have been the indirect cause of his
death tonight, urover Dark-man, a
lawyer, and his brother, Clifford
D.J.n.n wr, 9-ratil rharo-efl with
his murder, the two Barkmans said
Jim Kee'i refusal to break a rule be
cause they did not have a laundry
oroA i miarfl antt that when
the Chinaman attacked Grover Bark-
man with a knite, mttord caritman
shot his brother's assailant.
Hanrr Asalnat Km barge
Waahlncton, Dee. It. Doaptta many tela
arama. lettera and oetitlona aaklns tha
house committee on rule! to provide for
legislation placing an embargo on food
stuffs, Chairman Henry of that committee
announced today that ha was "squarely
against any kind of an embargo on food
and shall do everything tn my power to
prevent such legislation."
Paris Hears His First Action
. Was to Ask for Sugges
tion of Terms.
Paris, Dec. 17. Emperor diaries of
Austria-Hungary is credited with hav
ing taken the initiative in the peace
move by the coalition ,of the central
powers, according to the Berne corre
spondent of La Liberte, on the
strength of information obtained from
political circles in touch with officials
of the central powers. The new em
peror, it is said, desired to inaugurate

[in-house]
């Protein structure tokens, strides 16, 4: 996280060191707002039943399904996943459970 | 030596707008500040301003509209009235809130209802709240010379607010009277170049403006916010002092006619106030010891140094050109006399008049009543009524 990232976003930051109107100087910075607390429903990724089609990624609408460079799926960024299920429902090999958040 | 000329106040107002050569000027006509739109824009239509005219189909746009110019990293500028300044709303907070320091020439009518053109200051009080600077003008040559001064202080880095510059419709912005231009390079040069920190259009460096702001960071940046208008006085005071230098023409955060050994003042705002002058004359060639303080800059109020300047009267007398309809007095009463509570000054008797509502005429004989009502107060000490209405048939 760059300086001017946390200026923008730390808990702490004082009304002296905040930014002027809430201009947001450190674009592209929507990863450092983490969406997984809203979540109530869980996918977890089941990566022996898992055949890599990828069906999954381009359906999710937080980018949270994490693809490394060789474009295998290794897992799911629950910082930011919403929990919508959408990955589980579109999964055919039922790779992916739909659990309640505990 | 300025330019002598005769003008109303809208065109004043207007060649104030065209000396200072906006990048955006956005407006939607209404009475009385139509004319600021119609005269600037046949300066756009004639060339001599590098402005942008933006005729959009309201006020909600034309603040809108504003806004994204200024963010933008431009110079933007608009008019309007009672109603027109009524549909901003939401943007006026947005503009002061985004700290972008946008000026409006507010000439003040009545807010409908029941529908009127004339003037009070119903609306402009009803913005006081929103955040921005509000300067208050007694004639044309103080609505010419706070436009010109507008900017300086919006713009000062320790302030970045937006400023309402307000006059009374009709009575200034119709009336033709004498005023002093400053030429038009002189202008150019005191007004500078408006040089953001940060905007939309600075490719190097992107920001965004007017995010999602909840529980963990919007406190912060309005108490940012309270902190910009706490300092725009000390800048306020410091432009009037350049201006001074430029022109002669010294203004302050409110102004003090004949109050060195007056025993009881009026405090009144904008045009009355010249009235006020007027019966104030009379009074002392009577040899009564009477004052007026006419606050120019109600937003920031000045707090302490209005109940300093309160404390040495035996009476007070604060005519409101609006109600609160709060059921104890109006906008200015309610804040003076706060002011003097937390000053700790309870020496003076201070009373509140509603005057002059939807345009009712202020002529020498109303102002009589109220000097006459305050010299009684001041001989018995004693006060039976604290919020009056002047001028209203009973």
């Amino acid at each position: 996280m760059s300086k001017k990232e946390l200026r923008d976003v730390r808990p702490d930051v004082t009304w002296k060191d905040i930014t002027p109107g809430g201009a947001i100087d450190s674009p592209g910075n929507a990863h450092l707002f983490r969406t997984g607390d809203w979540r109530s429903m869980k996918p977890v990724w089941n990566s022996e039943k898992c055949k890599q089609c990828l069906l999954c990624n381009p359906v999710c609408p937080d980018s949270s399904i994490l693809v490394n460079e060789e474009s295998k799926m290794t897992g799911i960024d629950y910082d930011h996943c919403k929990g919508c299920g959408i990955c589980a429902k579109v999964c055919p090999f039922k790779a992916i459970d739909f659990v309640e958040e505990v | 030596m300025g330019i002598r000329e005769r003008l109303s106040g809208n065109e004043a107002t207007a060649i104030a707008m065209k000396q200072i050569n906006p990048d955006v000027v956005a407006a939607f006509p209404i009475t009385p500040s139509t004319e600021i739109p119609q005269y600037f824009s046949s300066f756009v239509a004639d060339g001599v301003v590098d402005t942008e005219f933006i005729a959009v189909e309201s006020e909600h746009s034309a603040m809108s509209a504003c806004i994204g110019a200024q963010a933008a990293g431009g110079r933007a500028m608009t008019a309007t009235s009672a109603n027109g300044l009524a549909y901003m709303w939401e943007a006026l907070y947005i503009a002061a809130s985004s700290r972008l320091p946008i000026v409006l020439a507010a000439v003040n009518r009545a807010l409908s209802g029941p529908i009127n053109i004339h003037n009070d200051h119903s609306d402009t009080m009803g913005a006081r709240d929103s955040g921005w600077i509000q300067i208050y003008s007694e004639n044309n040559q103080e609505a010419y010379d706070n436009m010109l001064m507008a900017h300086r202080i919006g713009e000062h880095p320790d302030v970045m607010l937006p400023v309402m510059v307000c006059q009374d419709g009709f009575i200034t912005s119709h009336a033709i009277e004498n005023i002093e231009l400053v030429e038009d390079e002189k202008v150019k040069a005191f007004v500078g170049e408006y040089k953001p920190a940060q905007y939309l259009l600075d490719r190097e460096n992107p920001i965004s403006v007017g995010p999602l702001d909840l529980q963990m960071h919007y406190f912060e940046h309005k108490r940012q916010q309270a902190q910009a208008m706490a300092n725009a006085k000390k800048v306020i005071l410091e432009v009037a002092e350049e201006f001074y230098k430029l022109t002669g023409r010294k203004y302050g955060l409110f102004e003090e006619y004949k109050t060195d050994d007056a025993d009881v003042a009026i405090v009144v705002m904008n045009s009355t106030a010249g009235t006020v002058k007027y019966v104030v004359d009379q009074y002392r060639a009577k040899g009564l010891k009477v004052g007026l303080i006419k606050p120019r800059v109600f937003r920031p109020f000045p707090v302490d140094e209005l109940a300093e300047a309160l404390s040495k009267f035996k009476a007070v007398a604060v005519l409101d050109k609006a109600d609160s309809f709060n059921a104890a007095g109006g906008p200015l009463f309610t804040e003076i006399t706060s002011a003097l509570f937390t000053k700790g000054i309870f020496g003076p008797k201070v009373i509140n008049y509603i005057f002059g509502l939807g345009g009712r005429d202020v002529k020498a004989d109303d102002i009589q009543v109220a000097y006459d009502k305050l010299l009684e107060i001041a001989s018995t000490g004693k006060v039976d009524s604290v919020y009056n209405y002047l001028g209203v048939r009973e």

his reign by an effort in favor of
peace. This worried the Berlin gov
hirh feared that the vountr
monarch' might prove an uncertain
any. .
The visit of Emperor William oi
Germany to Vienna, it is declared, was
not to attend the funeral of the late
mrrnmrir Kn, i, c (nr the ntirnnSC Of
having a personal interview with Em
peror L-harles. ine interview couiu
not be held on the day of the funeral,
but at the second conference at which
King Ferdinand of Bulgaria was also
present, Emperor Charles is supposed
to nave consented to a postponement
nf the nflfpr nf neare until after tthe
capture of Bucharest
London, Dec. 16. Dispatches trom
Switzerland say that Count Tisza, the
Mtino-at-iari nremier. has eone to Ber
lin to use his influence for peace.
Nebraskans Testify
In Paper Hearing
(From a Staff Correspondent)
Washington, Dec. 17. (Special Tel
egram.) Representative Sloan ap
peared today before the Federal Trade
commission, now engaged in hearings
on the cost of print paper, at the re
quest of Clark Perkins, editor of the